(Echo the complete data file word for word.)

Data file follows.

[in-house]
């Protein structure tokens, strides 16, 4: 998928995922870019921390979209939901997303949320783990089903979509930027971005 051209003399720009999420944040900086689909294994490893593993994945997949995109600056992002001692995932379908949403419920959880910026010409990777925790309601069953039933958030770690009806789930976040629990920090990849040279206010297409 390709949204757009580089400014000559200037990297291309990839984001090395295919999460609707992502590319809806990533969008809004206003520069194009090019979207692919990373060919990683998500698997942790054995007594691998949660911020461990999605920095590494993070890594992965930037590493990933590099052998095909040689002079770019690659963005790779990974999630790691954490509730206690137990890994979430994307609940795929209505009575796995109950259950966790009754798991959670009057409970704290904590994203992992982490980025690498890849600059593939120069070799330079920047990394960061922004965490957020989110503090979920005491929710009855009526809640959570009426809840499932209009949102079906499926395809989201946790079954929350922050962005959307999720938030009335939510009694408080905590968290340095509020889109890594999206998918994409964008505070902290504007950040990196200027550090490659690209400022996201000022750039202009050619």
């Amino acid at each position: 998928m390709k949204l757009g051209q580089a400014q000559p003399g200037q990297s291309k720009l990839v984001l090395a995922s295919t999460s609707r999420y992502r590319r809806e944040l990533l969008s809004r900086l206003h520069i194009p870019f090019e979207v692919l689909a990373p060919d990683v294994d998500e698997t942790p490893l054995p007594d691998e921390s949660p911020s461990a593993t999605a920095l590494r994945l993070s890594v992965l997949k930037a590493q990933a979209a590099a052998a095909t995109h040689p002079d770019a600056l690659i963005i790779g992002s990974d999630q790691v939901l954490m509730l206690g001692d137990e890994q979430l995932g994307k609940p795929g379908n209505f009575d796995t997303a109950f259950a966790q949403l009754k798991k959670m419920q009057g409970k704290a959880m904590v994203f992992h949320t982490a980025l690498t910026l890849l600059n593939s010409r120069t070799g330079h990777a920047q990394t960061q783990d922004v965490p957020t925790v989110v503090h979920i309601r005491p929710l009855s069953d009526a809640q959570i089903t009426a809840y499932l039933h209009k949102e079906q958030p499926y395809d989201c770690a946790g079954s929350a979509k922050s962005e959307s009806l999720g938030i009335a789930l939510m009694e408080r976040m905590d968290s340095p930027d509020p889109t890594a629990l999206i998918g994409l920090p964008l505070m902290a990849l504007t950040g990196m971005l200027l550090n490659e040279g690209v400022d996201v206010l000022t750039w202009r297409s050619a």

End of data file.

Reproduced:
[in-house]
């Protein structure tokens, strides 16, 4: 998928995922870019921390979209939901997303949320783990089903979509930027971005 051209003399720009999420944040900086689909294994490893593993994945997949995109600056992002001692995932379908949403419920959880910026010409990777925790309601069953039933958030770690009806789930976040629990920090990849040279206010297409 390709949204757009580089400014000559200037990297291309990839984001090395295919999460609707992502590319809806990533969008809004206003520069194009090019979207692919990373060919990683998500698997942790054995007594691998949660911020461990999605920095590494993070890594992965930037590493990933590099052998095909040689002079770019690659963005790779990974999630790691954490509730206690137990890994979430994307609940795929209505009575796995109950259950966790009754798991959670009057409970704290904590994203992992982490980025690498890849600059593939120069070799330079920047990394960061922004965490957020989110503090979920005491929710009855009526809640959570009426809840499932209009949102079906499926395809989201946790079954929350922050962005959307999720938030009335939510009694408080905590968290340095509020889109890594999206998918994409964008505070902290504007950040990196200027550090490659690209400022996201000022750039202009050619």
């Amino acid at each position: 998928m390709k949204l757009g051209q580089a400014q000559p003399g200037q990297s291309k720009l990839v984001l090395a995922s295919t999460s609707r999420y992502r590319r809806e944040l990533l969008s809004r900086l206003h520069i194009p870019f090019e979207v692919l689909a990373p060919d990683v294994d998500e698997t942790p490893l054995p007594d691998e921390s949660p911020s461990a593993t999605a920095l590494r994945l993070s890594v992965l997949k930037a590493q990933a979209a590099a052998a095909t995109h040689p002079d770019a600056l690659i963005i790779g992002s990974d999630q790691v939901l954490m509730l206690g001692d137990e890994q979430l995932g994307k609940p795929g379908n209505f009575d796995t997303a109950f259950a966790q949403l009754k798991k959670m419920q009057g409970k704290a959880m904590v994203f992992h949320t982490a980025l690498t910026l890849l600059n593939s010409r120069t070799g330079h990777a920047q990394t960061q783990d922004v965490p957020t925790v989110v503090h979920i309601r005491p929710l009855s069953d009526a809640q959570i089903t009426a809840y499932l039933h209009k949102e079906q958030p499926y395809d989201c770690a946790g079954s929350a979509k922050s962005e959307s009806l999720g938030i009335a789930l939510m009694e408080r976040m905590d968290s340095p930027d509020p889109t890594a629990l999206i998918g994409l920090p964008l505070m902290a990849l504007t950040g990196m971005l200027l550090n490659e040279g690209v400022d996201v206010l000022t750039w202009r297409s050619a």